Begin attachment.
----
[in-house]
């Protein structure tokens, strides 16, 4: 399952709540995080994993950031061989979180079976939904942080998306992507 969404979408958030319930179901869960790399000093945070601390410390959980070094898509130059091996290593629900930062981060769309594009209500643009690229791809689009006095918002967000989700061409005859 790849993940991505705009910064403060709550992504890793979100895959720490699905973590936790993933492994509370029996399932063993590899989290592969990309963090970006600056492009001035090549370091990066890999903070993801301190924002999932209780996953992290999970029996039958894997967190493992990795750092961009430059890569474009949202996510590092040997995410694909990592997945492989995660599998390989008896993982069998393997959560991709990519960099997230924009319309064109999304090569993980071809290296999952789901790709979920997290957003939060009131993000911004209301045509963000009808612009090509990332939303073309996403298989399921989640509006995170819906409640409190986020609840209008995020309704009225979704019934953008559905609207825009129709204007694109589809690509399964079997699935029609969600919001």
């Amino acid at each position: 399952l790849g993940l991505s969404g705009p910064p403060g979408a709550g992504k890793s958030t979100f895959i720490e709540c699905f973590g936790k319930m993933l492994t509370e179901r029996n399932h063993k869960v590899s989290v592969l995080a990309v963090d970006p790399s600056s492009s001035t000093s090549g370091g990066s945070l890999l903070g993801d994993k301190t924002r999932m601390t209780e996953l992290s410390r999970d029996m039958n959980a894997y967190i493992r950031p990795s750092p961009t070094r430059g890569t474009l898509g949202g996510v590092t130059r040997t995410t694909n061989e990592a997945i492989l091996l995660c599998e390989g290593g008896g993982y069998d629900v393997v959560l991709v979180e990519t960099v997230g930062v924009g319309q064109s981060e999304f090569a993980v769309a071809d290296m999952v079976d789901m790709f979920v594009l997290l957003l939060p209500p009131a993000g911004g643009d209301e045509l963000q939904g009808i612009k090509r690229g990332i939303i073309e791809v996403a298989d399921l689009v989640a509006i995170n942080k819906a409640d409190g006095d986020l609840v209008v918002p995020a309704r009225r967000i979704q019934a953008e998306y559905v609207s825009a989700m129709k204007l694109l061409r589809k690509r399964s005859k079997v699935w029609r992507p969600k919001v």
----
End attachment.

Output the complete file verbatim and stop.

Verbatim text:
[in-house]
């Protein structure tokens, strides 16, 4: 399952709540995080994993950031061989979180079976939904942080998306992507 969404979408958030319930179901869960790399000093945070601390410390959980070094898509130059091996290593629900930062981060769309594009209500643009690229791809689009006095918002967000989700061409005859 790849993940991505705009910064403060709550992504890793979100895959720490699905973590936790993933492994509370029996399932063993590899989290592969990309963090970006600056492009001035090549370091990066890999903070993801301190924002999932209780996953992290999970029996039958894997967190493992990795750092961009430059890569474009949202996510590092040997995410694909990592997945492989995660599998390989008896993982069998393997959560991709990519960099997230924009319309064109999304090569993980071809290296999952789901790709979920997290957003939060009131993000911004209301045509963000009808612009090509990332939303073309996403298989399921989640509006995170819906409640409190986020609840209008995020309704009225979704019934953008559905609207825009129709204007694109589809690509399964079997699935029609969600919001």
């Amino acid at each position: 399952l790849g993940l991505s969404g705009p910064p403060g979408a709550g992504k890793s958030t979100f895959i720490e709540c699905f973590g936790k319930m993933l492994t509370e179901r029996n399932h063993k869960v590899s989290v592969l995080a990309v963090d970006p790399s600056s492009s001035t000093s090549g370091g990066s945070l890999l903070g993801d994993k301190t924002r999932m601390t209780e996953l992290s410390r999970d029996m039958n959980a894997y967190i493992r950031p990795s750092p961009t070094r430059g890569t474009l898509g949202g996510v590092t130059r040997t995410t694909n061989e990592a997945i492989l091996l995660c599998e390989g290593g008896g993982y069998d629900v393997v959560l991709v979180e990519t960099v997230g930062v924009g319309q064109s981060e999304f090569a993980v769309a071809d290296m999952v079976d789901m790709f979920v594009l997290l957003l939060p209500p009131a993000g911004g643009d209301e045509l963000q939904g009808i612009k090509r690229g990332i939303i073309e791809v996403a298989d399921l689009v989640a509006i995170n942080k819906a409640d409190g006095d986020l609840v209008v918002p995020a309704r009225r967000i979704q019934a953008e998306y559905v609207s825009a989700m129709k204007l694109l061409r589809k690509r399964s005859k079997v699935w029609r992507p969600k919001v």